November 29, 1993 12:00 PM

Robin Williams, Sally Field

May be in another age one wouldn’t worry about the mental-health implications of a scene in which a boy walks into the bathroom and discovers that his middle-aged nanny is actually his father in drag—but it’s not my fault Freud was born, is it? Mrs. Doubt/ire disposes of such issues as if they were so many Huggies: The boy cringes, a bit, but then all is well. That’s because this family-oriented comedy—directed by that expert in holiday custard, Chris Columbus (Home Alone)—is determined to be warmhearted and sweet, no matter how recklessly implausible it has to be.

Williams, an underemployed (and newly divorced) actor, disguises himself as housekeeping marvel “Mrs. Doubtfire” in order to stay near his three children. But surely the ex-wife (Field) would find it peculiar that this warm, bosomy woman—who looks like George Bush pretending to be Barbara—is always leaning toward her and, in a sweetly flutey voice, making smutty comments.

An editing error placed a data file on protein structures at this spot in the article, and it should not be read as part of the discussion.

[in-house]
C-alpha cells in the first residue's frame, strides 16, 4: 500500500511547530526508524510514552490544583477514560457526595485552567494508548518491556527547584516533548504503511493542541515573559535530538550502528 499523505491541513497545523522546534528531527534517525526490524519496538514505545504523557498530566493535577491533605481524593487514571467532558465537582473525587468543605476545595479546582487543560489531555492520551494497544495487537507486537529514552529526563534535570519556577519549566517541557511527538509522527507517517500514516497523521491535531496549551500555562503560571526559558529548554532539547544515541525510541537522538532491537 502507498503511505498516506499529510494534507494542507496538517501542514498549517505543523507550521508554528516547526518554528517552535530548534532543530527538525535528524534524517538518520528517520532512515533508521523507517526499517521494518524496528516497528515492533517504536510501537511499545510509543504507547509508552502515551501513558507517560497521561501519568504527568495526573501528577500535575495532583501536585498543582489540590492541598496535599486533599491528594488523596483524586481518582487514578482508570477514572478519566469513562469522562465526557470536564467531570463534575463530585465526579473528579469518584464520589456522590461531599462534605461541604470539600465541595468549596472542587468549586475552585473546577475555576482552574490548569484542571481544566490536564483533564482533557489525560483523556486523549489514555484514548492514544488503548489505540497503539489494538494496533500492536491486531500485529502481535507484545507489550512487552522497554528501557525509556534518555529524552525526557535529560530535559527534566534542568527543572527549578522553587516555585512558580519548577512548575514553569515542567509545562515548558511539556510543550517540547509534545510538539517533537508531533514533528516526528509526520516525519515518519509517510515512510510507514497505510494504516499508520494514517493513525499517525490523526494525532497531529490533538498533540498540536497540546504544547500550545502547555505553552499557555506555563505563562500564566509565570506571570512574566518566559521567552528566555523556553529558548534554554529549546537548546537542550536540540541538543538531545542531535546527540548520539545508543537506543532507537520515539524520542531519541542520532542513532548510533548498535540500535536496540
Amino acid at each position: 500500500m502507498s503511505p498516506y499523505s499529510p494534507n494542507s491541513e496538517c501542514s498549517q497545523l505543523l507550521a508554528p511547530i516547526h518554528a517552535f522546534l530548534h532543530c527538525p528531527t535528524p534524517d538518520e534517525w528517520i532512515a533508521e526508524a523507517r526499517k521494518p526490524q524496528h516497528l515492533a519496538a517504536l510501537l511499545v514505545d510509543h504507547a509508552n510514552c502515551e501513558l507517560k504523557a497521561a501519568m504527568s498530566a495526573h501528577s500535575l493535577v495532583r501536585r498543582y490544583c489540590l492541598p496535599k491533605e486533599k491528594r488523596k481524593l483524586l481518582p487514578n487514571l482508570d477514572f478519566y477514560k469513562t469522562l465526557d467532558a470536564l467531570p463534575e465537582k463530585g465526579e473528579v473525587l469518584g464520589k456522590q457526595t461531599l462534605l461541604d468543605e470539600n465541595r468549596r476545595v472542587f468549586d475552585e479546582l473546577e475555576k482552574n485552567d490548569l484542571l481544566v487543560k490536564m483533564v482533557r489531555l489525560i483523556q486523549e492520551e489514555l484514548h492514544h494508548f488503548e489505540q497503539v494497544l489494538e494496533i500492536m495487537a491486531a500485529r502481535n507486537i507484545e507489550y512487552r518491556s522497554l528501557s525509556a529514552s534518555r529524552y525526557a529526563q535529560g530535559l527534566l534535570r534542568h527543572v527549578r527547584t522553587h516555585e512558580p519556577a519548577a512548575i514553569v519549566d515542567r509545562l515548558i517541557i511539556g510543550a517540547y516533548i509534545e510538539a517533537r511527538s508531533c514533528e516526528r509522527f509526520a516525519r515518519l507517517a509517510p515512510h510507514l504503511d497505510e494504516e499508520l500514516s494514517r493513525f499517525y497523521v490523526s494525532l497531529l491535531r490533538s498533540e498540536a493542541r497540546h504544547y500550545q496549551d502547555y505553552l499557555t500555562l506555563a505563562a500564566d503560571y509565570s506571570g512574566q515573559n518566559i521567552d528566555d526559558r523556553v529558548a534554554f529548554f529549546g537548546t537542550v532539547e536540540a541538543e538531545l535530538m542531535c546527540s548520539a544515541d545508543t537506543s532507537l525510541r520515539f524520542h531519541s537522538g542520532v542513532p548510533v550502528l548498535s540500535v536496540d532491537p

If Williams were in control here, such behavior probably wouldn’t matter. But the performance seems forced. Maybe Williams is just tired of having to be endlessly, brilliantly, exhaustingly, hilariously entertaining, as if he were Zeus assuming the form of a mortal party guest. He does his usual range of voices, yes, and impersonations, and fires off a rat-a-tat stream of wisecracks. Much of this is funny. For all that, he never completely breathes life into his Mrs. Doubtfire. She’s never a character in her own right—the way Dustin Hoffman’s “Dorothy” was, in 1982’s Tootsie—and she has to be for the movie to work. You’re always aware of Williams’s piercing blue eyes peeping out from the Latex. From time to time they seem to be signaling, “Help,” (PG-13)

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